OLYMPIA — The state Senate Ways and Means Committee heard a bill Monday that would place new public workers and existing employees younger than age 45 into a 401-K type retirement plan, instead of the existing state pension system.
Under the proposal, Senate Bill 5856, the state would move to a defined contribution plan for all teachers and state employees hired on or after July 1, 2014, and for all current employees under age 45 at that time.
The bill’s sponsor, Senate Majority Leader Rodney Tom, argues the legislation is needed because it would save the state money.
The Association of Washington Business supports the measure, arguing the private sector is rapidly moving this direction and the state should as well.
If Tom’s bill doesn’t gain support, the Legislature should still pursue the issue, said Amber Carter, who testified on behalf of the AWB. “You will need to do something with the issue soon,” she said.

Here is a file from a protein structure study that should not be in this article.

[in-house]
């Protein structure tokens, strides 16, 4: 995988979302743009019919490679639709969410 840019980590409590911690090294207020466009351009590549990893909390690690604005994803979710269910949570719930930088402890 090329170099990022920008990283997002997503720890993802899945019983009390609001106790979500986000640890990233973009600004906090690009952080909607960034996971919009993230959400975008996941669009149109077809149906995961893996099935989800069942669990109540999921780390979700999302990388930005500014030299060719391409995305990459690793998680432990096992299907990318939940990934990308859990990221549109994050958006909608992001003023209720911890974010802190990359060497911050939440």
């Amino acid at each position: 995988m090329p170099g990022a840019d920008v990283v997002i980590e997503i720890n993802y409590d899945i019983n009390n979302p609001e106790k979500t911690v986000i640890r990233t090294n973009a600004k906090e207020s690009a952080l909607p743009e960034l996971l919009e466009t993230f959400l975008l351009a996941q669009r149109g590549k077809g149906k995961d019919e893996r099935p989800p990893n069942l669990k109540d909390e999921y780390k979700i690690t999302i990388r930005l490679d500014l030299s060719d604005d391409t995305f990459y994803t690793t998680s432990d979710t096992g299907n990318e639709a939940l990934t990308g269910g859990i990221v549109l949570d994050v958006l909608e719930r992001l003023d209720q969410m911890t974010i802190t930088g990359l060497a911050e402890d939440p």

Labor groups opposed the legislation, arguing the current state pension system is in good shape and there’s no need to change. “We think this is a gratuitous attack on the work force, whose morale is already low,” said Greg Devereux, executive director of the Washington Federation of State Employees.
Tom has talked often about getting rid of the state pension system. However he was the only senator to sign onto the measure. He would not speculate on the bill’s chances of making it out of committee.
If the bill did get passed by the Senate, it would probably die in the Democratically-controlled House. “I don’t think that’s likely to go anywhere,” said House Appropriations Chairman Ross Hunter, D-Medina.